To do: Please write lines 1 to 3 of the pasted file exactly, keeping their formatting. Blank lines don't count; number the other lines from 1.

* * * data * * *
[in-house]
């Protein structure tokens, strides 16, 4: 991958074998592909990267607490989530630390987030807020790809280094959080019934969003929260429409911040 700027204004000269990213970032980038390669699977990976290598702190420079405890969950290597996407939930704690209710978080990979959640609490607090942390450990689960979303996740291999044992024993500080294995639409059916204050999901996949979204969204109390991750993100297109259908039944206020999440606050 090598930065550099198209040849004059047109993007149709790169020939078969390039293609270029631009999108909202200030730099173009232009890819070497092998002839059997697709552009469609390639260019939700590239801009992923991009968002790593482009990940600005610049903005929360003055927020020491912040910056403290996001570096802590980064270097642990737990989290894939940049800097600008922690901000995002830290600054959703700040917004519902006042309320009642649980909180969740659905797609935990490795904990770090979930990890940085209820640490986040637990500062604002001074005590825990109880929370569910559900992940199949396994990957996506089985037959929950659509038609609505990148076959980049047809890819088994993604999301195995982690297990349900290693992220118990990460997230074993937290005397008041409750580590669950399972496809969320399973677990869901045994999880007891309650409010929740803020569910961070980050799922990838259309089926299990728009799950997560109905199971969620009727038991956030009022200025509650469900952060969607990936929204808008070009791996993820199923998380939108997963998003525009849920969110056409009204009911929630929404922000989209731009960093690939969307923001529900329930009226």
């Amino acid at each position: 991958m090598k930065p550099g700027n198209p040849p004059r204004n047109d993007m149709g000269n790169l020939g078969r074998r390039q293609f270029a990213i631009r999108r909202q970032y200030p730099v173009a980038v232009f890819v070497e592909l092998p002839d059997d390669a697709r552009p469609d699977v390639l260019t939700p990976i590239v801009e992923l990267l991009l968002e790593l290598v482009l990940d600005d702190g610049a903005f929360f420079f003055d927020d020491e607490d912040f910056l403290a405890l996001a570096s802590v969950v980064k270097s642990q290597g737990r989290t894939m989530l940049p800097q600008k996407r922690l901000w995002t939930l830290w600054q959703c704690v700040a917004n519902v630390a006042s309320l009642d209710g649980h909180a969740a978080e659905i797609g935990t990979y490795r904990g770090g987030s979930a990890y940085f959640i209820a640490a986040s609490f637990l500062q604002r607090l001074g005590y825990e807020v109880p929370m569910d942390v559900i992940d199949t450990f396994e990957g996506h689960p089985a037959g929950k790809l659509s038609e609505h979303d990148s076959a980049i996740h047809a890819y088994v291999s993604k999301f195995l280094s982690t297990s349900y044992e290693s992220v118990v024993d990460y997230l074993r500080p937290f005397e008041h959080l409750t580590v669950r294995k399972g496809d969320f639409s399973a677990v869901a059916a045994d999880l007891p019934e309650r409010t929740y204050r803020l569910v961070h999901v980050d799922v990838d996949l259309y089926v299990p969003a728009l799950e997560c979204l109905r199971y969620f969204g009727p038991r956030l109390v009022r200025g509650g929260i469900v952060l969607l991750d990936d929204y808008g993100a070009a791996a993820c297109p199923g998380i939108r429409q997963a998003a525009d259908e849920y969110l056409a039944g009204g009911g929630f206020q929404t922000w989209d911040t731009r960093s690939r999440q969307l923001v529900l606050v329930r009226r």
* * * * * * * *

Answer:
[in-house]
């Protein structure tokens, strides 16, 4: 991958074998592909990267607490989530630390987030807020790809280094959080019934969003929260429409911040 700027204004000269990213970032980038390669699977990976290598702190420079405890969950290597996407939930704690209710978080990979959640609490607090942390450990689960979303996740291999044992024993500080294995639409059916204050999901996949979204969204109390991750993100297109259908039944206020999440606050 090598930065550099198209040849004059047109993007149709790169020939078969390039293609270029631009999108909202200030730099173009232009890819070497092998002839059997697709552009469609390639260019939700590239801009992923991009968002790593482009990940600005610049903005929360003055927020020491912040910056403290996001570096802590980064270097642990737990989290894939940049800097600008922690901000995002830290600054959703700040917004519902006042309320009642649980909180969740659905797609935990490795904990770090979930990890940085209820640490986040637990500062604002001074005590825990109880929370569910559900992940199949396994990957996506089985037959929950659509038609609505990148076959980049047809890819088994993604999301195995982690297990349900290693992220118990990460997230074993937290005397008041409750580590669950399972496809969320399973677990869901045994999880007891309650409010929740803020569910961070980050799922990838259309089926299990728009799950997560109905199971969620009727038991956030009022200025509650469900952060969607990936929204808008070009791996993820199923998380939108997963998003525009849920969110056409009204009911929630929404922000989209731009960093690939969307923001529900329930009226």
């Amino acid at each position: 991958m090598k930065p550099g700027n198209p040849p004059r204004n047109d993007m149709g000269n790169l020939g078969r074998r390039q293609f270029a990213i631009r999108r909202q970032y200030p730099v173009a980038v232009f890819v070497e592909l092998p002839d059997d390669a697709r552009p469609d699977v390639l260019t939700p990976i590239v801009e992923l990267l991009l968002e790593l290598v482009l990940d600005d702190g610049a903005f929360f420079f003055d927020d020491e607490d912040f910056l403290a405890l996001a570096s802590v969950v980064k270097s642990q290597g737990r989290t894939m989530l940049p800097q600008k996407r922690l901000w995002t939930l830290w600054q959703c704690v700040a917004n519902v630390a006042s309320l009642d209710g649980h909180a969740a978080e659905i797609g935990t990979y490795r904990g770090g987030s979930a990890y940085f959640i209820a640490a986040s609490f637990l500062q604002r607090l001074g005590y825990e807020v109880p929370m569910d942390v559900i992940d199949t450990f396994e990957g996506h689960p089985a037959g929950k790809l659509s038609e609505h979303d990148s076959a980049i996740h047809a890819y088994v291999s993604k999301f195995l280094s982690t297990s349900y044992e290693s992220v118990v024993d990460y997230l074993r500080p937290f005397e008041h959080l409750t580590v669950r294995k399972g496809d969320f639409s399973a677990v869901a059916a045994d999880l007891p019934e309650r409010t929740y204050r803020l569910v961070h999901v980050d799922v990838d996949l259309y089926v299990p969003a728009l799950e997560c979204l109905r199971y969620f969204g009727p038991r956030l109390v009022r200025g509650g929260i469900v952060l969607l991750d990936d929204y808008g993100a070009a791996a993820c297109p199923g998380i939108r429409q997963a998003a525009d259908e849920y969110l056409a039944g009204g009911g929630f206020q929404t922000w989209d911040t731009r960093s690939r999440q969307l923001v529900l606050v329930r009226r």